Comparing Box Coolers
Among the enthusiast crowd, it is more or less a matter of course to equip a computer with a powerful CPU cooler. After all, thanks to their better design and construction, most aftermarket air cooling solutions offer superior cooling performance, while running at lower noise levels than their boxed brethren. Depending on the performance class, the CPUs come with more or less massive coolers. We were interested in finding out how the box cooler compared to aftermarket solutions, and especially, in what respects the coolers differ. After all, the higher-end coolers found in stores can cost upwards of €50. That's a fair bit of money, especially considering that some people try to save as much money as they can when shopping for a CPU. (Compare Prices on CPU Coolers)
In the first part of this series, CPU Cooler Charts 2008, Part I - Losing your Cool?, we found that nearly half of the aftermarket coolers we reviewed suffered from some serious flaws. The second part, CPU Cooler Charts 2008, Part II - Junk or Jewel?, ended with a better overall result.
In this installment, we will take a look at coolers that ship with CPUs in retail boxes - so-called box coolers. In the process, we will meet a few familiar faces, namely Intel's selection of bundled coolers, which represent something of a reference point for each CPU class. The question we will attempt to answer is this: are box coolers sufficient, or are you better off opting for an aftermarket cooler upgrade?
To make this comparison more interesting, we compiled a test field consisting of various coolers for the Socket 775 platform. This includes such exotic models as the first engineering samples that accompanied the Prescott launch, and the legendary Performance FMB that Intel released upon launching the first dual-core Extreme models. They will square off against three conventional box coolers included with Intel's current Conroe-based Core 2 line of processors.
Previous installments of this series:
|Companies represented in this test|
|3R System||Antazone||Arctic Cooling|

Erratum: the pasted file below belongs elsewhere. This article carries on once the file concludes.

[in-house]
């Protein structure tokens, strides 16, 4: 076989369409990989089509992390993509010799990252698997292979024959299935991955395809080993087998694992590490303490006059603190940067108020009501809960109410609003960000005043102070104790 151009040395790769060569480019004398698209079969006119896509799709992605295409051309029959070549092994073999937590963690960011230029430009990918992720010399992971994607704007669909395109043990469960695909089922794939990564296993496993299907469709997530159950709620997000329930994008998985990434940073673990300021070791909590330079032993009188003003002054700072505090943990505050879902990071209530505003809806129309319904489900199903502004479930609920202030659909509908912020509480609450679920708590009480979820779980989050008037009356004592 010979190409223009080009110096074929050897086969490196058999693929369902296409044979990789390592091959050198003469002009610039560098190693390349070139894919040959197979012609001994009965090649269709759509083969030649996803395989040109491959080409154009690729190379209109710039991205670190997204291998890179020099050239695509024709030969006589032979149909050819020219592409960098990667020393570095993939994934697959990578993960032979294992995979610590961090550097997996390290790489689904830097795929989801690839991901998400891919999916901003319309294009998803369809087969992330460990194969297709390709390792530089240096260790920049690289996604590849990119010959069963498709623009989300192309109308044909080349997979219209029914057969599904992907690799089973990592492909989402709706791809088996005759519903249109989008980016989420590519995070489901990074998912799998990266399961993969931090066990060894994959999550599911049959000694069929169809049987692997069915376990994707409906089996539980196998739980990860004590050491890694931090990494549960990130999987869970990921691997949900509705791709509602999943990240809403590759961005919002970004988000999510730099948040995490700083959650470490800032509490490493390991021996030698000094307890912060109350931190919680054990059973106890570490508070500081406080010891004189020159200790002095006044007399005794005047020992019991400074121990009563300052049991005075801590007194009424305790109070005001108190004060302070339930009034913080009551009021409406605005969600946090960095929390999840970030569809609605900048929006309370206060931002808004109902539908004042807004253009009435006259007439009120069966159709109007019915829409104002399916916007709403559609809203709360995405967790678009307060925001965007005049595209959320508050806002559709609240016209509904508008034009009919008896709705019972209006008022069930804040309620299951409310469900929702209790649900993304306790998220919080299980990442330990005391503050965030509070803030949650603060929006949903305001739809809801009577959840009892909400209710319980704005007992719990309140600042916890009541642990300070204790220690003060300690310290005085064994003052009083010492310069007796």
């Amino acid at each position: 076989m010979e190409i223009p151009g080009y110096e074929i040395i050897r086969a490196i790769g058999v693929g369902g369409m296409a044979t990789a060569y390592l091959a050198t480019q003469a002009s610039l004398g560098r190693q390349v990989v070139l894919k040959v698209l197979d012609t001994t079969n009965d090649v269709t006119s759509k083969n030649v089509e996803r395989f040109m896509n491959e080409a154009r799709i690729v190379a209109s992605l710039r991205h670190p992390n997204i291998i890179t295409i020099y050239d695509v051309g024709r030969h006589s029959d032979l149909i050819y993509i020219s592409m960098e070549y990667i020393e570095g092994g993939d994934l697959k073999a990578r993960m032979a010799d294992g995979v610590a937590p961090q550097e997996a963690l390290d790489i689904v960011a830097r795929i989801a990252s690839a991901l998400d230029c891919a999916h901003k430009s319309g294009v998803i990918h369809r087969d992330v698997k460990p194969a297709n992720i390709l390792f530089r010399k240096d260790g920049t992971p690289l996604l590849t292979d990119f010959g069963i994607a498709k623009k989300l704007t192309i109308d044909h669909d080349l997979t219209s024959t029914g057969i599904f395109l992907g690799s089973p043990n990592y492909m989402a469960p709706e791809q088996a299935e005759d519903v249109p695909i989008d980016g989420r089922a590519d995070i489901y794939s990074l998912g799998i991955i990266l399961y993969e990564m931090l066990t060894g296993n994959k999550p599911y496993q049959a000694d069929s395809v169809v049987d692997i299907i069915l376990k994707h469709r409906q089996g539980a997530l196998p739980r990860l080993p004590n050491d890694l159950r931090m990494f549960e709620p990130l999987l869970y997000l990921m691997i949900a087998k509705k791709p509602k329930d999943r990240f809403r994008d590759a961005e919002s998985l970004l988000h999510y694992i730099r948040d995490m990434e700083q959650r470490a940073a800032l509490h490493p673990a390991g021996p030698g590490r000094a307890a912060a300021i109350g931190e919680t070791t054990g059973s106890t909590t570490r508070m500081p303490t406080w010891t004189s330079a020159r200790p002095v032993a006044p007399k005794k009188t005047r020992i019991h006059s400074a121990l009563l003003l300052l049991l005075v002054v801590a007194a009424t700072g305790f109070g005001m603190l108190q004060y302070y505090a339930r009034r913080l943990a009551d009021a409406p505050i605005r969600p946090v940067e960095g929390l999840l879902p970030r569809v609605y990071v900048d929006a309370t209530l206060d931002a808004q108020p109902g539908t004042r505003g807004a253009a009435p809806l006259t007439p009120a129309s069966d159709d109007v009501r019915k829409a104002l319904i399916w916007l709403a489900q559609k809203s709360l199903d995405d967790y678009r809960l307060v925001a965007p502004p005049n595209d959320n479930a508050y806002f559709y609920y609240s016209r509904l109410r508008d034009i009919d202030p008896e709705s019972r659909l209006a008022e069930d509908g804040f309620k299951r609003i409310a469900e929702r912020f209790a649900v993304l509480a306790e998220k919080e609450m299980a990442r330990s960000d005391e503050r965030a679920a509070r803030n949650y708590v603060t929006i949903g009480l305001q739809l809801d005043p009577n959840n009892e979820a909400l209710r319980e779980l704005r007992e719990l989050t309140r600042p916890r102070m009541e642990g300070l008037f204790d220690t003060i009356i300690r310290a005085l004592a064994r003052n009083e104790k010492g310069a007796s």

|Zaward||Zerotherm||Row 9 - Cell 2|
If you are interested in our test methodology and how we rate the products, feel free to read up on these points here:
Current page: Comparing Box CoolersNext Page Prescott FMB2 C40387 - The Prescott's First Cooler
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I have read the 3 part article on cpu coolers a few times.Reply
In each part, the author shows the names of all the coolers that are included in the tests.
Xigmatech is one of those names.
However, I can't find test results for that cooler.
I'm ordering parts and have read good things about the Xigmatech but wanted to read the review here too.
Am I missing it or has it been left out?
In other forums I have seen the dispute about the best air cooler being between three models that were not tested in here. Dissapointing because two of the manufacturer's submitted coolers for this test. The three are:Reply
Zalman 9700 (8700 was tested here)
ThermalTake CL-P0401 V1 (Thermaltake was listed but I didn't see any of their products in the article)
Third, Tuniq Tower 120. (Tuniq is a subsidiary of Sunbeam, and neither are listed as represented companies for the test.
I would love to see a part 4 coming with these three pieces represented.
Sigh. I looked at this list and then looked at the lists on frostytech, and none of the products coincide... how convenient.Reply
how a fanless cpu cooler be noisy? how can be sound of a fanless heatsink be measured?Reply
This article is Bull,it doesn't list the common coolers,and he obviously used crap thermal grease.Arctic Silver 5 and a Xigmatek/Scythe/Tuniq anyone?Reply
It's strange that thermalright isn't mentioned here. They've been consistantly at the top of the cooling game for years and are included in most site cool off tests and come up on top quite frequently. Please include in future tests.Reply
Seems like none of the best coolers are mentioned here. Just ones that are over priced/out performed by cheaper coolers.Reply
Tuniq Tower 120
This review fails.